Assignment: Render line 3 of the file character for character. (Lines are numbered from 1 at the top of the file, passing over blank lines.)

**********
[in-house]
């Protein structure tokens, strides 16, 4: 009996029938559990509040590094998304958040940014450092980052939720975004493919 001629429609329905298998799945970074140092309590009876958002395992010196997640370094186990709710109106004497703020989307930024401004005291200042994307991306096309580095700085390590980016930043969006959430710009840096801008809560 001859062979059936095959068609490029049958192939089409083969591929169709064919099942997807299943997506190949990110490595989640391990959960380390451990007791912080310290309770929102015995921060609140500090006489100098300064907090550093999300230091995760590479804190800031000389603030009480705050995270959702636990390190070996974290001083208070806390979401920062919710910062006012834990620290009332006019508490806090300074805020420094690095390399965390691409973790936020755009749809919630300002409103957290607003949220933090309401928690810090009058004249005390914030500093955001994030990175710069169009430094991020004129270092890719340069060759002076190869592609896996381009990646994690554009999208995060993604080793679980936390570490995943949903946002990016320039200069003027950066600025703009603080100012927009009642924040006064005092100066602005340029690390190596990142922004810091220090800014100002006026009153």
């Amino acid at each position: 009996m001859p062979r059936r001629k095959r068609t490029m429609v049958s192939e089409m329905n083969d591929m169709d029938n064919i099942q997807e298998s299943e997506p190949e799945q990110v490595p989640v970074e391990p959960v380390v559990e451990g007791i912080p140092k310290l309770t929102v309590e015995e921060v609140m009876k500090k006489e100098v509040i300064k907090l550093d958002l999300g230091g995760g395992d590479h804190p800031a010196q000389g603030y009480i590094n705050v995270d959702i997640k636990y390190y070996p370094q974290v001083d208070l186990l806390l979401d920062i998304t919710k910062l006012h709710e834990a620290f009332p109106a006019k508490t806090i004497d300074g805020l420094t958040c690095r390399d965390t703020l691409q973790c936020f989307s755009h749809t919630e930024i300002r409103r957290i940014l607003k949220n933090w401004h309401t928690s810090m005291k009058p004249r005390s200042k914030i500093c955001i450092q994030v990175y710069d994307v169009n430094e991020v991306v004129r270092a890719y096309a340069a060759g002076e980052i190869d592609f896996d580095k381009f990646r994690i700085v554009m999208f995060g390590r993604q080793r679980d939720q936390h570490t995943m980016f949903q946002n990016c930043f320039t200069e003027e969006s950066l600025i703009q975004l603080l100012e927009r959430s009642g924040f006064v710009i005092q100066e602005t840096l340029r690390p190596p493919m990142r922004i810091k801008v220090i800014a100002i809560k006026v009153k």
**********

């Amino acid at each position: 009996m001859p062979r059936r001629k095959r068609t490029m429609v049958s192939e089409m329905n083969d591929m169709d029938n064919i099942q997807e298998s299943e997506p190949e799945q990110v490595p989640v970074e391990p959960v380390v559990e451990g007791i912080p140092k310290l309770t929102v309590e015995e921060v609140m009876k500090k006489e100098v509040i300064k907090l550093d958002l999300g230091g995760g395992d590479h804190p800031a010196q000389g603030y009480i590094n705050v995270d959702i997640k636990y390190y070996p370094q974290v001083d208070l186990l806390l979401d920062i998304t919710k910062l006012h709710e834990a620290f009332p109106a006019k508490t806090i004497d300074g805020l420094t958040c690095r390399d965390t703020l691409q973790c936020f989307s755009h749809t919630e930024i300002r409103r957290i940014l607003k949220n933090w401004h309401t928690s810090m005291k009058p004249r005390s200042k914030i500093c955001i450092q994030v990175y710069d994307v169009n430094e991020v991306v004129r270092a890719y096309a340069a060759g002076e980052i190869d592609f896996d580095k381009f990646r994690i700085v554009m999208f995060g390590r993604q080793r679980d939720q936390h570490t995943m980016f949903q946002n990016c930043f320039t200069e003027e969006s950066l600025i703009q975004l603080l100012e927009r959430s009642g924040f006064v710009i005092q100066e602005t840096l340029r690390p190596p493919m990142r922004i810091k801008v220090i800014a100002i809560k006026v009153k």